• Leaving your job can put you at risk. Some plans require workers to repay loans once their employment has ended. If you're planning to take out a substantial amount of cash, that's a possibility you need to think through. Research indicates that a staggering 86% of workers who change jobs with an outstanding 401(k) loan end up defaulting on their loans.
  • You're losing out on potential market gains. The money you pull out of your retirement account isn't being invested, so you're missing the opportunity for that money to grow over time. Because the interest going back into your account is relatively low, it may not make up for lost returns on your stock and bond assets. Therefore, even if you're able to pay the loan back, you could end up with fewer assets in retirement.
  • You face double taxation. Contributions to a traditional 401(k) don't count as taxable income. But that's not the case for the money you use to repay your loan. By borrowing, you're nullifying some of the tax advantages of these accounts. The same is true if you own a Roth retirement account, where you contribute post-tax money but have the potential for tax-free withdrawals after 59½.
    When you take a loan, it is withdrawn tax free, however, you are making the loan payments with post tax dollars. So, you face double taxation on the same net contribution amount as it will be taxable when you withdraw the funds in the future.

Alternatives to a 401(k) loan

Often, the best solution to a cash crunch is to minimize your expenses so you don't need a loan. That could mean moving into a more affordable home, for example, or trading in your current car for a less pricey model. If borrowing becomes a necessity, however, 401(k) loans aren't your only option. Here are some alternative sources of funds that you may want to look at:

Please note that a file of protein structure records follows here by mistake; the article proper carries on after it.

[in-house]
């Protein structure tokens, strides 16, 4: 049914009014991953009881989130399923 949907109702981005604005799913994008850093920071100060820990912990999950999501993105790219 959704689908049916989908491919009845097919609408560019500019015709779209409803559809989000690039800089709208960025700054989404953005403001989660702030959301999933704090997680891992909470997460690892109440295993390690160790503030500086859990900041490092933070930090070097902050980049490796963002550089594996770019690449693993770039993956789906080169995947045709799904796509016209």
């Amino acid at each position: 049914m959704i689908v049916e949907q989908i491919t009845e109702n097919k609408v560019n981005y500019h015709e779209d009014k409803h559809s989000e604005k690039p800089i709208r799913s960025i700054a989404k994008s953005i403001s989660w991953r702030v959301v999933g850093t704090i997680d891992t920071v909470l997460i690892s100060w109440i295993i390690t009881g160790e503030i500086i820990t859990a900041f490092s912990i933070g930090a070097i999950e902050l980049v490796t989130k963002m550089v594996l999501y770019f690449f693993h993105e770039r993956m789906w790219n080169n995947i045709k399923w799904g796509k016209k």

• Home equity loans. Loans that are backed by collateral—in this case, the equity in your home—typically offer lower interest rates than other forms of borrowing. You may be able to receive a lump sum of cash or a home equity line of credit from which you draw money as needed. Both types require you to pay closing costs of around 2%–5% of the home's value, so they make more sense for larger loan amounts.
  • Personal loans. If you don't own a home or want to pay closing costs, a personal loan from a bank or credit union is another possible route. Typically, the interest rate is based on your credit score, annual income and amount of existing debt.
  • New credit cards. Credit card issuers frequently offer a 0% introductory interest rate to entice new users. Therefore, signing up for a new card can be a good way to free up some cash in your budget. But this strategy only makes sense if you have a solid plan to pay down the card balance before the introductory period is over—typically in 15–18 months. After that, you'll start getting charged the normal rate, which tends to be much higher than other loans.

Take careful consideration

If you're in need of some extra cash, you should carefully consider the pros and cons of borrowing from 401(k) plans before moving forward. Retirement plan loans can help you avoid the immediate tax hit of a hardship withdrawal, but they ultimately force you to pay more tax on your contributions. In the end, you could lose out on potential investment returns as well. A Thrivent financial advisor always is available to talk with you about your financial situation and discuss possible solutions.

Thrivent and its financial advisors and professionals do not provide legal, accounting or tax advice. Consult your attorney or tax professional.